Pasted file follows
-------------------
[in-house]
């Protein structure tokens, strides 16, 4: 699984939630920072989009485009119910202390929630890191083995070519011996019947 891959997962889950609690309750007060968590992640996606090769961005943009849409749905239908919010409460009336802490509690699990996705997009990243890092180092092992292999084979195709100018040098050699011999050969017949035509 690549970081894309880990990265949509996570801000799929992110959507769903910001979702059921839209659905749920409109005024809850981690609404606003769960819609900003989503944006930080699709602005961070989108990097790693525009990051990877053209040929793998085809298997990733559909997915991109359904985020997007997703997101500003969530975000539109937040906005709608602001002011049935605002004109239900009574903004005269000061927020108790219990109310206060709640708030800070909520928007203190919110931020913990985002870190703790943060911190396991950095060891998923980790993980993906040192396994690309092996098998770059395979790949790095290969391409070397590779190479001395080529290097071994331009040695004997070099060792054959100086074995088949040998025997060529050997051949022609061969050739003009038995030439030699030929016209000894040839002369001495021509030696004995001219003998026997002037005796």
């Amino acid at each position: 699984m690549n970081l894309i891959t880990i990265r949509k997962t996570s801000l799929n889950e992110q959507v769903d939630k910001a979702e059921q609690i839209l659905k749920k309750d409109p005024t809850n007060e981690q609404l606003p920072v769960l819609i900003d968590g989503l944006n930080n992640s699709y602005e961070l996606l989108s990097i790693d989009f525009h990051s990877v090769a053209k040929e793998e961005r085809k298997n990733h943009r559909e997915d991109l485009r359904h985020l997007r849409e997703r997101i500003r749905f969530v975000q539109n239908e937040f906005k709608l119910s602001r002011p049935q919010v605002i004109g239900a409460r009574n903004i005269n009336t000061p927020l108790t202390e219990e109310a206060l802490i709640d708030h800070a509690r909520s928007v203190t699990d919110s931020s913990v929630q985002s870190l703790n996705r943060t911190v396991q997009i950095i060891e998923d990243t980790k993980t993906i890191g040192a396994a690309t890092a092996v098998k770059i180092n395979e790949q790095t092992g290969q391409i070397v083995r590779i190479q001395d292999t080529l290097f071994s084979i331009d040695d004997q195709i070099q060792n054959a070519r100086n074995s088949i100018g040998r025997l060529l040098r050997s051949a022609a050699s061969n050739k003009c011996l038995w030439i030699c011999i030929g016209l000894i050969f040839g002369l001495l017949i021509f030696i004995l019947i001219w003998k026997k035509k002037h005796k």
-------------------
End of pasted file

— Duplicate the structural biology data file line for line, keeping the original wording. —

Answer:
[in-house]
């Protein structure tokens, strides 16, 4: 699984939630920072989009485009119910202390929630890191083995070519011996019947 891959997962889950609690309750007060968590992640996606090769961005943009849409749905239908919010409460009336802490509690699990996705997009990243890092180092092992292999084979195709100018040098050699011999050969017949035509 690549970081894309880990990265949509996570801000799929992110959507769903910001979702059921839209659905749920409109005024809850981690609404606003769960819609900003989503944006930080699709602005961070989108990097790693525009990051990877053209040929793998085809298997990733559909997915991109359904985020997007997703997101500003969530975000539109937040906005709608602001002011049935605002004109239900009574903004005269000061927020108790219990109310206060709640708030800070909520928007203190919110931020913990985002870190703790943060911190396991950095060891998923980790993980993906040192396994690309092996098998770059395979790949790095290969391409070397590779190479001395080529290097071994331009040695004997070099060792054959100086074995088949040998025997060529050997051949022609061969050739003009038995030439030699030929016209000894040839002369001495021509030696004995001219003998026997002037005796």
């Amino acid at each position: 699984m690549n970081l894309i891959t880990i990265r949509k997962t996570s801000l799929n889950e992110q959507v769903d939630k910001a979702e059921q609690i839209l659905k749920k309750d409109p005024t809850n007060e981690q609404l606003p920072v769960l819609i900003d968590g989503l944006n930080n992640s699709y602005e961070l996606l989108s990097i790693d989009f525009h990051s990877v090769a053209k040929e793998e961005r085809k298997n990733h943009r559909e997915d991109l485009r359904h985020l997007r849409e997703r997101i500003r749905f969530v975000q539109n239908e937040f906005k709608l119910s602001r002011p049935q919010v605002i004109g239900a409460r009574n903004i005269n009336t000061p927020l108790t202390e219990e109310a206060l802490i709640d708030h800070a509690r909520s928007v203190t699990d919110s931020s913990v929630q985002s870190l703790n996705r943060t911190v396991q997009i950095i060891e998923d990243t980790k993980t993906i890191g040192a396994a690309t890092a092996v098998k770059i180092n395979e790949q790095t092992g290969q391409i070397v083995r590779i190479q001395d292999t080529l290097f071994s084979i331009d040695d004997q195709i070099q060792n054959a070519r100086n074995s088949i100018g040998r025997l060529l040098r050997s051949a022609a050699s061969n050739k003009c011996l038995w030439i030699c011999i030929g016209l000894i050969f040839g002369l001495l017949i021509f030696i004995l019947i001219w003998k026997k035509k002037h005796k």